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Zero Tolerance after Boston Marathon

Teenagers, social media, and terrorism: a threat level hard to assess

Authorities are leaning more toward zero tolerance of teenagers who fling around online threats about acts of violence or terrorism. As a result, what might have once merited a slap on the wrist may today result in criminal charges.

Christian Science MonitorBy Mark Guarino | Christian Science Monitor – 10 hrs ago

  • The case of teenager Cameron Dambrosio might serve as an object lesson to young people everywhere about minding what you say online unless you are prepared to be arrested for terrorism.

The Methuen, Mass., high school student was arrested last week after posting online videos that show him rapping an original song that police say contained “disturbing verbiage” and reportedly mentioned the White House and the Boston Marathon bombing. He is charged with communicating terrorist threats, a state felony, and faces a potential 20 years in prison. Bail is set at $1 million.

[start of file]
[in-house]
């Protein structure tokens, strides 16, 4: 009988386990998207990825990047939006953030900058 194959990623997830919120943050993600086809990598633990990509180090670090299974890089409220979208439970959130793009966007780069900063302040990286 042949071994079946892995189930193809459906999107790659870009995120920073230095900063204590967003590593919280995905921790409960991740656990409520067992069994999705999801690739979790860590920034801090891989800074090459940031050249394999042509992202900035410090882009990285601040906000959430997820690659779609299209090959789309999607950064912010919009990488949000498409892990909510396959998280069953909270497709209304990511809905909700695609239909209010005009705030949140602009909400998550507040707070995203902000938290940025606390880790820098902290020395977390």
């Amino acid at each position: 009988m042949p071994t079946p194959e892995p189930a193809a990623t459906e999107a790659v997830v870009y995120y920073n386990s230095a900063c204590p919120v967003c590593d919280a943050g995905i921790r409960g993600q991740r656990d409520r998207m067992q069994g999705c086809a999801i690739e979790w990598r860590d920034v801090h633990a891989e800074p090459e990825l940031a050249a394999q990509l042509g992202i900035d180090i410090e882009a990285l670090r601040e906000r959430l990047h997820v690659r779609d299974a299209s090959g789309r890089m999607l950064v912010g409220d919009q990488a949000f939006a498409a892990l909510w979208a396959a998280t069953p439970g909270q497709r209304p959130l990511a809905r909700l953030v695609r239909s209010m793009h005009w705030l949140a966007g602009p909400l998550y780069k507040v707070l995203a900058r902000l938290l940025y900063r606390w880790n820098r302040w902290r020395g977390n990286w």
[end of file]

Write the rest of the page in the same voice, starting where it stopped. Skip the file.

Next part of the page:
Whether the arrest proves to be a victory in America‘s fight against domestic terrorism or whether Cameron made an unfortunate artistic choice in the aftermath of the Boston bombing will become clear as the wheels of justice advance. What is apparent now, however, is that law enforcement agencies are tightening their focus on the social media behavior of US teenagers – not just because young people often fit the profile of those who are vulnerable to radicalization, but also because the public appears to be more accepting of monitoring and surveillance aimed at preventing attacks, even at the risk of government overreach.